With Wing Chun centerline theory, students focus on the hitting power, direction, and intent of their delivered blows. In this way they are visualizing the strike through the body to the vitals, organs, and spinal column. Understanding the Wing Chun centerline theory allows students to actively participate in training themselves to think critically when attacking. This focus includes understanding the amount of pressure, power, skill, and speed it will take to shatter, break, or destroy an opponent’s “core of cylindrical ice”.
Penetrating the Cylindrical Core
The cylindrical core is also your energy core. It’s everything from the head all the way down to the groin. By shattering or breaking this energy core, you can shut down an assailant. To practice, find something deep and solid you can visualize, and focus intently on it. Visualize the amount of resistance a cylindrical core of ice can give and the amount of power, technique and skill needed to shatter it. Once you have visualized it place deep within the body, strike at it. Striking at the surface will not affect it—strike through it. Whether you visualize that you’re striking all the way through to the spine or simply shattering ice, you must strike through the surface to the center in order to be effective.
Wing Chun Centerline Theory Explained
Wing Chun Centerline Theory deals with controlling the center which is only possible for brief moments against an advanced opponent. Opponents who are not advanced can be controlled for longer periods of time. Highly mobile assailants with advanced training and skills will try to slip, move, or pull out and attack to counter controlling movements. All aspects of Wing Chun centerline theory must work as a whole. Being taught, learning or understanding only one piece of Wing Chun is like having a car with only one gear. Any martial art can use centerline theory, but Wing Chun was created to maximize its potential.
Every aspect of Wing Chun centerline theory focuses on the best way to protect and devastate this integral part of the human condition, while controlling all aspects of the body in a fight. Every attack and defense radiates from this center. To control it is to control every action and reaction an opponent makes. Practicing and enhancing your peripheral vision will allow you to encompass not only your opponent’s body, but also any additional opponents that may decide to join a fight. A good centerline keeps your back straight, the head is slightly down, and the knees always bent to strike, move, and redirect incoming attacks.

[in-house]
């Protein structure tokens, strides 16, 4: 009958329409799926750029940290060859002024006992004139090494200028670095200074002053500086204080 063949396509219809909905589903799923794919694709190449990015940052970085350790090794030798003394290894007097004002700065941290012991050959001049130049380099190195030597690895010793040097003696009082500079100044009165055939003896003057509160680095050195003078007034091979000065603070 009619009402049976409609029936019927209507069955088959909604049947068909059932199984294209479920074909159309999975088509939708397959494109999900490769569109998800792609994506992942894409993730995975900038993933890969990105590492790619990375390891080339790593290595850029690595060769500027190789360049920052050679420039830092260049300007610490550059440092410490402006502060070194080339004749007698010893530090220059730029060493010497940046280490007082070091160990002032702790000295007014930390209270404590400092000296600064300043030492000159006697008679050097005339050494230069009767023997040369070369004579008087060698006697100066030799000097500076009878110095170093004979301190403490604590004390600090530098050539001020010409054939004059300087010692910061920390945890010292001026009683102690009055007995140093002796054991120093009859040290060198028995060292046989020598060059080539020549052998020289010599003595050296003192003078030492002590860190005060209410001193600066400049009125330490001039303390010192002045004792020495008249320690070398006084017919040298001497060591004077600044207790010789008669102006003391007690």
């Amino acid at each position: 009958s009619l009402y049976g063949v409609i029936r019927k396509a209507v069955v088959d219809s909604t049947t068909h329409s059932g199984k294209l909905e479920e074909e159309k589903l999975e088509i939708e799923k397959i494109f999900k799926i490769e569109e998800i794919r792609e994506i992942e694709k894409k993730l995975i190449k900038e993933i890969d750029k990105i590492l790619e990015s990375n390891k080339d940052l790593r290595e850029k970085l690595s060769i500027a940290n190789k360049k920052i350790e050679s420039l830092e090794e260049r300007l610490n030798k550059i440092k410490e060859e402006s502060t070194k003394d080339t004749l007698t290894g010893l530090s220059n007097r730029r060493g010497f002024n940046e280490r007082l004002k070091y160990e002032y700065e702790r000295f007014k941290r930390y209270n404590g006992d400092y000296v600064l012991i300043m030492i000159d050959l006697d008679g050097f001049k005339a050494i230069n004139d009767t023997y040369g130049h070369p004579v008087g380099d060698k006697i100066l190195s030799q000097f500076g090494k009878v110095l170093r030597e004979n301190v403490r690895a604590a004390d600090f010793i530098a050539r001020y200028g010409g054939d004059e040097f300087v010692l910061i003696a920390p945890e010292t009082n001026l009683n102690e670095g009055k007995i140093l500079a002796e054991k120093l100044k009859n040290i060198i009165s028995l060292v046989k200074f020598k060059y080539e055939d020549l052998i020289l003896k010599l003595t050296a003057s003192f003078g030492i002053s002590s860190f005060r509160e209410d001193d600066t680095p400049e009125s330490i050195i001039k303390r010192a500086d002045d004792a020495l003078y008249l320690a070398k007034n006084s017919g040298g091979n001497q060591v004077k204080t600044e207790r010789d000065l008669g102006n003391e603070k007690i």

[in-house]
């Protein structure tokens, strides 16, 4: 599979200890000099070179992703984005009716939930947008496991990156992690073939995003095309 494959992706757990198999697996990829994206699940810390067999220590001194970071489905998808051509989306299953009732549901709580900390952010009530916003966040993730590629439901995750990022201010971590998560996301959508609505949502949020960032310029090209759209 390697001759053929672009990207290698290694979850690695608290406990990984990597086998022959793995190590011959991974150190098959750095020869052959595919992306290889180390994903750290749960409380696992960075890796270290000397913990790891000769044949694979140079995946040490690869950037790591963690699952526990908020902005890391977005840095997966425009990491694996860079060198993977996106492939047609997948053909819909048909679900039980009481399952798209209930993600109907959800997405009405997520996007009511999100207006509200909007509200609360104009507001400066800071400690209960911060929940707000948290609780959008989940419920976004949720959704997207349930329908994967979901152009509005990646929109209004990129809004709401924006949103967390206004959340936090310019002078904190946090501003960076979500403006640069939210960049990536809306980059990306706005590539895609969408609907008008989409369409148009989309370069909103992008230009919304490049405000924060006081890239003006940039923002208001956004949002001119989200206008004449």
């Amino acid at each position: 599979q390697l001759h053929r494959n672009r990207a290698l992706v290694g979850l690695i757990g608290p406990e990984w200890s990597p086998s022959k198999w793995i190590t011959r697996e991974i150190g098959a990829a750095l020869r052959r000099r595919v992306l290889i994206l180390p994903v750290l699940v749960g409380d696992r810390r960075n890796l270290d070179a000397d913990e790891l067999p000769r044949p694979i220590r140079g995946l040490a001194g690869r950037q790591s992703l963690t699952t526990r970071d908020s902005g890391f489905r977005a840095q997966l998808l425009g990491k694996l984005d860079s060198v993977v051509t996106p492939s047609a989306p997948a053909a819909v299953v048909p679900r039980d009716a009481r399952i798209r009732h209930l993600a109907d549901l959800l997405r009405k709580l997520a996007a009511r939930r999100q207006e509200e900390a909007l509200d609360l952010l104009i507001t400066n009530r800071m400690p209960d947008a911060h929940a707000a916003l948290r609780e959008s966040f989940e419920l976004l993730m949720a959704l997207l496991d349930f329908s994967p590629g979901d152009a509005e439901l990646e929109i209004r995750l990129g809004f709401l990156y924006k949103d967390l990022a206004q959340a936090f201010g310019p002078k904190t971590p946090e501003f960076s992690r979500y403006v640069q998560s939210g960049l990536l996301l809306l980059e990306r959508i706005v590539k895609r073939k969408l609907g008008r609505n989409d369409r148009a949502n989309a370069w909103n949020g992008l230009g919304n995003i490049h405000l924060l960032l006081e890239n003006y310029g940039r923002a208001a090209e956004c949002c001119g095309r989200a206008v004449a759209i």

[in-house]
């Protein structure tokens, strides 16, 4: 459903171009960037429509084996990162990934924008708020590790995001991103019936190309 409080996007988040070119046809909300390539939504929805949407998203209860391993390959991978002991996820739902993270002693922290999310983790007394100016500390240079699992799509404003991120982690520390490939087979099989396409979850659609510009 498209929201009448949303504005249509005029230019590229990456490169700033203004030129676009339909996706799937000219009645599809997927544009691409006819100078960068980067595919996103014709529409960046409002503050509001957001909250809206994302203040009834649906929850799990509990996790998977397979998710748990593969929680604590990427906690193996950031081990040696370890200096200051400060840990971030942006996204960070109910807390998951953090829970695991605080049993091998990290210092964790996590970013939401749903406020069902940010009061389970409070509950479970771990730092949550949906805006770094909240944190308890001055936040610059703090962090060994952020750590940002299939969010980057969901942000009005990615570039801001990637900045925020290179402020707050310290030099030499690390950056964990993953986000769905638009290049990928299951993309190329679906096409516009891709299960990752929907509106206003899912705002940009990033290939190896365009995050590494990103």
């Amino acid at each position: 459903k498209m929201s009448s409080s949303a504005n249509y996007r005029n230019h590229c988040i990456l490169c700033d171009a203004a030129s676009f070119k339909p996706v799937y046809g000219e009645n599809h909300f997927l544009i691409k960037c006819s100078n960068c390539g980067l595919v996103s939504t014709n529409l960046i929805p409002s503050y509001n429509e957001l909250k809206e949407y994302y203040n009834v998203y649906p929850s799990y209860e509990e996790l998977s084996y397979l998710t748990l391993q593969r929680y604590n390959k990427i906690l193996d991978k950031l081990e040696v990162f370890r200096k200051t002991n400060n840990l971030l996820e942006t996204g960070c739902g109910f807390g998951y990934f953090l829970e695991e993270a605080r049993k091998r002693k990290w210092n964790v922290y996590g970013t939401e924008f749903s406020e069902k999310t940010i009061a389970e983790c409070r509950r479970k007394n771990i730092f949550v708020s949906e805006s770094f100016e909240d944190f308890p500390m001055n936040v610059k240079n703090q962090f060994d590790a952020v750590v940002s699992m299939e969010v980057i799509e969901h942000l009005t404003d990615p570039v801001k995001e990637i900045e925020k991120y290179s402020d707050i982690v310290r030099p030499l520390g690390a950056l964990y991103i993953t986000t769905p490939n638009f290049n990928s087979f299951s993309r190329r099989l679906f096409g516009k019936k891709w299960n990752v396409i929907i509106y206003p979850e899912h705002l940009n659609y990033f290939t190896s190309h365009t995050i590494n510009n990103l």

Don’t try to watch an assailant’s eyes, hands, or legs. Rather, look at the center chest and allow your peripheral vision to take in the rest of your surroundings. Always keep your hands in front of you—this gives you a reference point for your vision. You can actually calculate the distance and speed of your assailant’s attacks based off of their distance and movement in reference to the length of your arms from your body.
Centerline Theory for Practical Protection and Defense
Placing your hands in an active forward protecting position psychologically forces an assailant to attack from the outside—the center is already occupied by your arms. Any time you can force an assailant to take the longer route to their intended destination you win. A Wing Chun practitioner will always seek to travel directly through the center. Using this tactic, you can start to practice centerline theory, control, movement, protection, and devastation.
Remember, an assailant has to attack your centerline in order to harm you. Attacking your shoulder, arms, and legs will only cause minimal damage unless left unchecked. Any effective punch, kick, or body attack from an assailant goes for your center. This is the only way to engage and shut you down quickly in a fight. Any other attack, whether grabbing, pulling, Chi Na, or a take down will need more than a single motion to shut you down. Any attacks that cause immediate shutdown are on the centerline.